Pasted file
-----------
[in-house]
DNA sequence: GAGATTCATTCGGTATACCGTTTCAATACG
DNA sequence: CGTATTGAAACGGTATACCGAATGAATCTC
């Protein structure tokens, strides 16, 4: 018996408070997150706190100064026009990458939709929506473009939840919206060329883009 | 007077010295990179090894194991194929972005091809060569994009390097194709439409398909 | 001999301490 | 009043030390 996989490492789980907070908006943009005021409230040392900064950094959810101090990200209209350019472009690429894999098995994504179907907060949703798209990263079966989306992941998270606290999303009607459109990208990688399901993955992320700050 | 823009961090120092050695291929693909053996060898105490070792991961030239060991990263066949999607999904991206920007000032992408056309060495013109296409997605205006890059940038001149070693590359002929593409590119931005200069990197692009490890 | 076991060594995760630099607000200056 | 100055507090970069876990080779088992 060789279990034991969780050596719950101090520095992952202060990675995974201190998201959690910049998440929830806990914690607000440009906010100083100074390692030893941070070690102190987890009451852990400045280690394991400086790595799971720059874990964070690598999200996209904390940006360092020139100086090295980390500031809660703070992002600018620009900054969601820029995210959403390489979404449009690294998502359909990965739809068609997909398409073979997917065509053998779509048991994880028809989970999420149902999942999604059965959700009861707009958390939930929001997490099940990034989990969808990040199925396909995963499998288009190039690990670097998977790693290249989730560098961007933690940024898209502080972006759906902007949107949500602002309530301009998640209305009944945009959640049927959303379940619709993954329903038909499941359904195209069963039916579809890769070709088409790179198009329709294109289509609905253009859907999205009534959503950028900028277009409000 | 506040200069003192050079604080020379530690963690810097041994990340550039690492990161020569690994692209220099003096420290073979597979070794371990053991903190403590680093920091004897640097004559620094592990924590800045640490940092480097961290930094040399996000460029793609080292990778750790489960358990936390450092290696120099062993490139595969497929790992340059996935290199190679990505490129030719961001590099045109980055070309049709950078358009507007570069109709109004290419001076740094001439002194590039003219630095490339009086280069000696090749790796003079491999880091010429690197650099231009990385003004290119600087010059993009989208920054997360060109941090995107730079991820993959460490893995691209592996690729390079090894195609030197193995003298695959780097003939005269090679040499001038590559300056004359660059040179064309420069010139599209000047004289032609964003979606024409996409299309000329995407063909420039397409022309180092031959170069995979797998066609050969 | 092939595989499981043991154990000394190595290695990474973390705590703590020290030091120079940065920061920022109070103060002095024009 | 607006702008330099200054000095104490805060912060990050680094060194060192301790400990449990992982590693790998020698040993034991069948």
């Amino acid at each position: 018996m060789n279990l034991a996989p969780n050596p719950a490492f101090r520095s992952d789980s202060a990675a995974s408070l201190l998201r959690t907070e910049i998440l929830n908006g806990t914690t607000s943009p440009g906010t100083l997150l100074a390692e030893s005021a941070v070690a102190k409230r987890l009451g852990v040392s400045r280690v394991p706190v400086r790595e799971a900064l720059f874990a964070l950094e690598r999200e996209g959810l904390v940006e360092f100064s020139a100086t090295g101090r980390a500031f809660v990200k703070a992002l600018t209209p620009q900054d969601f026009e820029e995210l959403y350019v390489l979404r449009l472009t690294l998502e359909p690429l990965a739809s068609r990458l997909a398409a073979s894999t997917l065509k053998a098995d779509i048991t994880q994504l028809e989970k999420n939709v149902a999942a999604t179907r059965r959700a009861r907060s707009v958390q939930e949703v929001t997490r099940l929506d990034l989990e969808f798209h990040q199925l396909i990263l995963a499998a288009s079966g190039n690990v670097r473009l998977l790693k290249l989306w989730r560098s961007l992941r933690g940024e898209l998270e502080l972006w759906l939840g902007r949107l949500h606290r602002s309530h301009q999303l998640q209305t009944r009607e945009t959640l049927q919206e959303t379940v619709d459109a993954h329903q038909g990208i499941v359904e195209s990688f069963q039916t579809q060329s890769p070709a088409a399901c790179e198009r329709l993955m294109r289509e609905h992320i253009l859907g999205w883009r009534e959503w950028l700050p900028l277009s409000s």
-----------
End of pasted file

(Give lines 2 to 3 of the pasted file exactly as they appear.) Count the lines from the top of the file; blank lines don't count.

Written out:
DNA sequence: GAGATTCATTCGGTATACCGTTTCAATACG
DNA sequence: CGTATTGAAACGGTATACCGAATGAATCTC